The most apparent merit of physical approaches for the removal of algae as opposed to chemical manipulations is that they are less likely to give rise to secondary pollution. However, the physical removal of algae is energy intensive and tends to be of low efficiency. Moreover, injury to nontarget organisms by energy-intensive treatments also limits the field application on a large scale [72].

Though biological approaches to controlling toxic cyanobacteria and harmful cyanobacterial blooms tend to be environmentally friendly, their efficiency is determined by many biotic and abiotic factors in the environment. It is well known that MCs can be degraded by local bacterial communities frequently exposed to cyanobacterial blooms.

The removal of MCs has been reported by a group of microorganisms generically referred to as a consortium [73].

Furthermore, a large group of bacteria able to degrade MCs has been isolated, Sphingomonadaceae being the most studied family. Most of these organisms have been identified as Sphingomonas [74] and Sphingopyxis [75].

Some biologically derived bioactive substances inhibit the growth of aquatic bloom-forming cyanobacteria [76, 77, 78], including plant extracts and identified natural chemicals from plants and microorganisms.

Aquatic plants such as Stratiotes aloides [79] Myriophyllum spicatum [80], Phragmites communis [81], Ceratophyllum demersum and Najas marina spp., Intermedia [82], and extracts of Ephedra equisetina root have been reported to inhibit the growth of cyanobacteria. Most of these substances are biodegraded in natural environments. However, actual field applications to control harmful cyanobacteria are currently very limited owing to the high cost of algicide preparations and low algae-removal efficiency compared to chemical algicides.

In view of the paucity of studies on the ecological and public health risks associated with most antialgal substances, their application should be very carefully evaluated. Only ecologically safe and easily applicable substances should be used for cyanobacterial growth control.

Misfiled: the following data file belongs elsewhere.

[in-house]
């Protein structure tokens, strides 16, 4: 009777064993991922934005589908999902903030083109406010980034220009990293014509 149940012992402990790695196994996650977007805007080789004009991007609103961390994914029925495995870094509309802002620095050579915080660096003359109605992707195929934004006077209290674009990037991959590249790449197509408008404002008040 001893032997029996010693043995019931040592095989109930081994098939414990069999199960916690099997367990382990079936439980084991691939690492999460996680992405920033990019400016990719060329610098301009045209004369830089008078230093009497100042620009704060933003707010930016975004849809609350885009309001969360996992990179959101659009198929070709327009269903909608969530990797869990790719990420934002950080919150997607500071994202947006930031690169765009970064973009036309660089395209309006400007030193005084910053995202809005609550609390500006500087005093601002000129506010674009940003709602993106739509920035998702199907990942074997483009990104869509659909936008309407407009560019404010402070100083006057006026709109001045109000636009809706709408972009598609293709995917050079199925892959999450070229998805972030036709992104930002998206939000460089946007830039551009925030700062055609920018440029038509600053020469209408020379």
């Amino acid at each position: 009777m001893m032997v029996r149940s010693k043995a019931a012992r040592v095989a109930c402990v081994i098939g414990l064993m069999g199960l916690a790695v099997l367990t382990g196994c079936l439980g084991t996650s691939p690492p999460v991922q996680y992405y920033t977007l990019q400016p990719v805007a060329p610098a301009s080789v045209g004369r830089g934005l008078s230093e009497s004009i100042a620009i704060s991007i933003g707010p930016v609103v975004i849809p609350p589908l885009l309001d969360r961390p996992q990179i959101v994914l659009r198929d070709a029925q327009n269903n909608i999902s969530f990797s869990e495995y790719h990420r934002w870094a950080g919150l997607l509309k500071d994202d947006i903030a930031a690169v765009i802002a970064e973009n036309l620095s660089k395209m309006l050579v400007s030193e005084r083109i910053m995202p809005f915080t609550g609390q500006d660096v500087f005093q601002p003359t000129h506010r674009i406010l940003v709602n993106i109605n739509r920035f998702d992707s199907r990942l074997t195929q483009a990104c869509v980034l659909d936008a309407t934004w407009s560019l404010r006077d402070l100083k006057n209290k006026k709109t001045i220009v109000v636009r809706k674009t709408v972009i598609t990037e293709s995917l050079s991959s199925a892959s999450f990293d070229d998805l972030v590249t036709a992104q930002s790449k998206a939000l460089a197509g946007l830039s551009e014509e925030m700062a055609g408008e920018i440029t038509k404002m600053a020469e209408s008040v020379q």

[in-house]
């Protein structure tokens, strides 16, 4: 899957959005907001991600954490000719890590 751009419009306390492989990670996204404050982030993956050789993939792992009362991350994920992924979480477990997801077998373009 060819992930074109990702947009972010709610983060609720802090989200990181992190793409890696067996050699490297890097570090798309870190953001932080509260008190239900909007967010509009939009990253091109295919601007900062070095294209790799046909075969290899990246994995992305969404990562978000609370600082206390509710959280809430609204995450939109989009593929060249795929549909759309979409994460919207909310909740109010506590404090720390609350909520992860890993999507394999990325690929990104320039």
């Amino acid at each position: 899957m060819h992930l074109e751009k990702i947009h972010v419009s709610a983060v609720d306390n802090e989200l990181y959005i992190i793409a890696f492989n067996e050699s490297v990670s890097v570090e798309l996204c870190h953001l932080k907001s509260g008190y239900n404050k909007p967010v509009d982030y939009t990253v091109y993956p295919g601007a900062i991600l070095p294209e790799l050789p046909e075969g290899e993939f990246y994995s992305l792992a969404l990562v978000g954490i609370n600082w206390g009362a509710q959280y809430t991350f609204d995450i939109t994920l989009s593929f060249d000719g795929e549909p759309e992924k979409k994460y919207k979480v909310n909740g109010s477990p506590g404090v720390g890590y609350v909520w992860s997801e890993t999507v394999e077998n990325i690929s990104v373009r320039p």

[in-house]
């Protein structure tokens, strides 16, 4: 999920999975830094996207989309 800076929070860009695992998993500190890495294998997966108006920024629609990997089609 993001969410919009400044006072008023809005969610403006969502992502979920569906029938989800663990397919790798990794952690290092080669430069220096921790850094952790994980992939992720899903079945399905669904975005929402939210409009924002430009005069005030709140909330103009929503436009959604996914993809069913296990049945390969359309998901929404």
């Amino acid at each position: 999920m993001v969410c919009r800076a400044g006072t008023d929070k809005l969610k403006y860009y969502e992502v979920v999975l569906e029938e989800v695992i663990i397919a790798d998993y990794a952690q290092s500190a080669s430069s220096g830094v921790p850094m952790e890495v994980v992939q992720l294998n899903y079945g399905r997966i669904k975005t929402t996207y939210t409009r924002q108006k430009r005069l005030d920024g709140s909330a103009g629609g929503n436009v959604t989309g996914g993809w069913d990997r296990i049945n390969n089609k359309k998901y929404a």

4. Conclusions

Mathematical modeling applied to M. aeruginosa growth is an efficient tool to predict the effect of different variable as temperature, irradiance, and nutrients on the kinetic parameters. The current study provides quantitative evidence of the effects of temperature, irradiance, and nutrients on M. aeruginosa growth. The above data suggest that the native strain of M. aeruginosa is able to compete favorably with other phytoplankton species, producing more frequent blooming events in scenarios of climate change. In the current scenario of growing problems associated with cyanobacterial blooms and their toxins, an environmentally compatible control strategy is urgently required. However, the use of control agents, whether physical, chemical, and biological, is not yet sufficiently safe due to certain harmful effects on the environment. Only ecologically safe and easily applicable substances should be used for cyanobacterial growth control.

Acknowledgments

This study was financially supported by University National of La Plata (UNLP X646), National Agency of Scientific and Technical Research (PICT0861-2013), and CONICET (PIP0959).

Conflict of interest

No conflict of interest.

© 2018 The Author(s). Licensee IntechOpen. This chapter is distributed under the terms of the Creative Commons Attribution 3.0 License, which permits unrestricted use, distribution, and reproduction in any medium, provided the original work is properly cited.

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Leda Giannuzzi (November 5th 2018). Cyanobacteria Growth Kinetics, Algae, Yee Keung Wong, IntechOpen, DOI: 10.5772/intechopen.81545. Available from: